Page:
• The removal of the Jewish population from the Polish city of Radom was completed. Prior to the German invasion in 1939, Radom had 30,000 Jewish residents, one-third of the total population. A census taken at the end of 1945, after World War II ended, counted only 299 remaining Jews out of a population of 79,000.
  • German submarine U-224 was depth charged, rammed and sunk west of Algiers by the Canadian corvette Ville de Quebec.
  • German submarine U-507 was sunk in the Atlantic Ocean by an American PBY Catalina.
  • Born: Richard Moll, American television actor

January 14, 1943 (Thursday)

  • Casablanca Conference (codename SYMBOL): U.S. President Franklin D. Roosevelt and his aides made a secret flight from Washington, D.C. to Casablanca, Morocco, where they were met by U.K. Prime Minister Churchill, who had departed London in similar secrecy. Their ten-day conference with Generals Charles de Gaulle and Henri Giraud of the Free French forces was described by AP correspondent Wes Gallagher as "the most unprecedented and momentous meeting of the century" and one which "may decide the fate of the world for generations to come". The meetings, held at the Anfa Hotel, concluded on January 24 and were not revealed until three days after the leaders had returned home.
  • Japanese forces began Operation Ke, the withdrawal from Guadalcanal, with the delivery of rearguard troops to the island.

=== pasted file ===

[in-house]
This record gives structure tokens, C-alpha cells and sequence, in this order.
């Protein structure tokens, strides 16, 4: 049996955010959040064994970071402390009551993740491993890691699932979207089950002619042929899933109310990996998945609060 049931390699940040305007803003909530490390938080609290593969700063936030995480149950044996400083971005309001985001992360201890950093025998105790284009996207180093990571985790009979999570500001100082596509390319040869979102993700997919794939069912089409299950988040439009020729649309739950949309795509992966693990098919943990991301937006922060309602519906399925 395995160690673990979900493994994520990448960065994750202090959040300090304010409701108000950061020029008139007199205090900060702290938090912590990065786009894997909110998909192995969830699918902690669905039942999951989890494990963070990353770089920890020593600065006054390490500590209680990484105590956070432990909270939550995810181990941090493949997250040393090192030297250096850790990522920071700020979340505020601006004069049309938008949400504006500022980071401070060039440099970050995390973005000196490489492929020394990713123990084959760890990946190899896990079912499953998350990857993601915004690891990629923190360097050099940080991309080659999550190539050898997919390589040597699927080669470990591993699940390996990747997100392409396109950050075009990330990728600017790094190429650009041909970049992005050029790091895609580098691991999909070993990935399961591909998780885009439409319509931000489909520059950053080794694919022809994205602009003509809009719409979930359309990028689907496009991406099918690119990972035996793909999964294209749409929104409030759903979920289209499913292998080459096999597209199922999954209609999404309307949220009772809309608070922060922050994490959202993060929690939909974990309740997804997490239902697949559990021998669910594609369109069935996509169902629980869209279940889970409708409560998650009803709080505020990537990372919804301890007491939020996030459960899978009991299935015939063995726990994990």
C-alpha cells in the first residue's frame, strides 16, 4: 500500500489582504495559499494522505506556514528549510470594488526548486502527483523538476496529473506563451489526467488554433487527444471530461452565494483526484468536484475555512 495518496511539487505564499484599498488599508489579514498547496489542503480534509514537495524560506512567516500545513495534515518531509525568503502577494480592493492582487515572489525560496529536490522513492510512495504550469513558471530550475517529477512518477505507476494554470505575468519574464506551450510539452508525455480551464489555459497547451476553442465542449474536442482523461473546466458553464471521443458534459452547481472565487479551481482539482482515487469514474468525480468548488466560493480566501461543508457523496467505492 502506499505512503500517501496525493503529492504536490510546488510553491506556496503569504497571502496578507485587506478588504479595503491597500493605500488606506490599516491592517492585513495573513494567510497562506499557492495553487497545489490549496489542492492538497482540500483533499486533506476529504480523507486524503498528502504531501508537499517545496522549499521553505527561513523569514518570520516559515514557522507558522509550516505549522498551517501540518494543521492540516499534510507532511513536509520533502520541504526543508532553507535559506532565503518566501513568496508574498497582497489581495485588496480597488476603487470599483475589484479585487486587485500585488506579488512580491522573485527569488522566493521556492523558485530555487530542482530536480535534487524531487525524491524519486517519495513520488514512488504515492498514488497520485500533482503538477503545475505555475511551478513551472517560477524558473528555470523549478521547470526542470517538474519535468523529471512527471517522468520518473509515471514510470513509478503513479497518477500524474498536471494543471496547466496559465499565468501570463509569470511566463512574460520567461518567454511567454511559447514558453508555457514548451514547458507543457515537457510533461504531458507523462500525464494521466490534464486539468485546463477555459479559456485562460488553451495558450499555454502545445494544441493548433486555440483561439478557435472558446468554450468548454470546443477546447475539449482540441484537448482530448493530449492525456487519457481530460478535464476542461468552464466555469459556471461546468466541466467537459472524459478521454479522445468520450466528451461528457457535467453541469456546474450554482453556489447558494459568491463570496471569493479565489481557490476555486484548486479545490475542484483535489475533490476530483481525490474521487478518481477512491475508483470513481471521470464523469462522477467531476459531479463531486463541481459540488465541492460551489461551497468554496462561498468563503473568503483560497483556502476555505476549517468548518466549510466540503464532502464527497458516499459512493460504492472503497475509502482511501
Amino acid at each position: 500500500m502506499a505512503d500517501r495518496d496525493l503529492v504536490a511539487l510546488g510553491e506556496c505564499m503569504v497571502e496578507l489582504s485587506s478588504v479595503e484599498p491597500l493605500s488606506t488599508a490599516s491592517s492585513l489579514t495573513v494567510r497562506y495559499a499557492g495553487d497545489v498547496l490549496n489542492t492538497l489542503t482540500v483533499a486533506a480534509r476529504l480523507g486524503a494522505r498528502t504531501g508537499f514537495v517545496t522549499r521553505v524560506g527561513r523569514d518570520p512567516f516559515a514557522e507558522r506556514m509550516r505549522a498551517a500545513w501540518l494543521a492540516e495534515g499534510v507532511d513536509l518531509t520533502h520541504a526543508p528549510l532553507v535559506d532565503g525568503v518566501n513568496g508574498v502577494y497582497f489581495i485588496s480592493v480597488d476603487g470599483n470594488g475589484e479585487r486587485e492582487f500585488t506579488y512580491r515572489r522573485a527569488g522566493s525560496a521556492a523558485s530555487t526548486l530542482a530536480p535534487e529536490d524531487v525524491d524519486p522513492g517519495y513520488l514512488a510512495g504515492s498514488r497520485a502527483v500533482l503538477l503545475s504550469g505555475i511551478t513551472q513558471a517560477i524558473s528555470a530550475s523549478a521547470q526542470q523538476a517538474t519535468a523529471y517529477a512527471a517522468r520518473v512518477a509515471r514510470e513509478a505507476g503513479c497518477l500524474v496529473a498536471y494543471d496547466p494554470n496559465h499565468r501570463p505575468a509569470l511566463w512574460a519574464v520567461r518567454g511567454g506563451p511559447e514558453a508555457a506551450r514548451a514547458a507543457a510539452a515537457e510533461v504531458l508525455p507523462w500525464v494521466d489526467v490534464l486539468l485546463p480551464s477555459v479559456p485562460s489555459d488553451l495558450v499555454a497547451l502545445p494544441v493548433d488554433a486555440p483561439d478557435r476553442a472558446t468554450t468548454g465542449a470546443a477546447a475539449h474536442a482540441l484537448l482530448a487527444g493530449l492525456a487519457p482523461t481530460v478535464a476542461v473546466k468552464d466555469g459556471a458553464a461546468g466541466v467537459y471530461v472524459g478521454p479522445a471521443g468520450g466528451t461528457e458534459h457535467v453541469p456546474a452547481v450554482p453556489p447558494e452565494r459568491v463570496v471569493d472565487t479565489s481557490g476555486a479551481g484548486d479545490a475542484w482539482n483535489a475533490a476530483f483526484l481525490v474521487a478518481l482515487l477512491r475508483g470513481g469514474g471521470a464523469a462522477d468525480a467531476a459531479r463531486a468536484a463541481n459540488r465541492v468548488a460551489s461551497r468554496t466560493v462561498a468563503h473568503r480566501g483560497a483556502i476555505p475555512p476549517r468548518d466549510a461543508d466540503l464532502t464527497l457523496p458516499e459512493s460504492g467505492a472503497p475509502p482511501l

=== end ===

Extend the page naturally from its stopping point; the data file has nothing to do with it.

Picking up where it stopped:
• The USS Independence, first of a class of light aircraft carriers, began service for the U.S. Navy.
  • American film actress Frances Farmer began a 180-day sentence at the Los Angeles County Jail for violating probation on a drunk driving sentence.
  • The propaganda film Hitler's Children had its world premiere in Cincinnati, Ohio and surrounding cities.
  • Born: Ralph M. Steinman, Canadian immunologist and cell biologist, 2011 Nobel laureate, in Montreal (d. 2011); Shannon Lucid, American astronaut and biochemist, in Shanghai, China as Shannon Matilda Wells; and Holland Taylor, American TV actress, in Philadelphia

January 15, 1943 (Friday)

  • USAAF B-24 Liberators bombed a Japanese convoy off the coast of Burma and sank the cargo ship Nichimei Maru. Unbeknownst to the American pilots, the ship was transporting over 1,000 Allied prisoners of war, of whom approximately 500 perished.
  • The Pentagon, now headquarters of the United States Department of Defense, was dedicated in Arlington, Virginia, only 16 months after construction had started on September 11, 1941. Each of its five sides is 921 feet long and 77 feet high, and the building covers 29 acres.
  • Born: Margaret Beckett, British politician
  • Died: Jarvis Roosevelt Catoe, 36, American serial killer who strangled ten women between 1935 and 1941, by execution in the electric chair in New York; and Eric Knight, 45, English-American author of Lassie, in an airplane crash

January 16, 1943 (Saturday)

  • Berlin was bombed for the first time in 14 months, as the United Kingdom's Royal Air Force bombers began the heaviest raid ever on the German capital. A lighter attack had taken place on November 7, 1941. During the night raid, 1,000 tons of bombs fell and fires were visible for 100 miles.
  • The Battle for Velikiye Luki ended in Soviet victory.
  • Iraq entered World War II, declaring war on Germany, Italy and Japan.
  • "There Are Such Things" by Tommy Dorsey and His Orchestra hit #1 on the Billboard singles chart.

January 17, 1943 (Sunday)

  • The Luftwaffe conducted the first night raid on London since May 1941.
  • The giant U.S. tanker ship Schenectady mysteriously fell apart and sank while floating on the Willamette River in Kaiser's Swan Island Shipyard.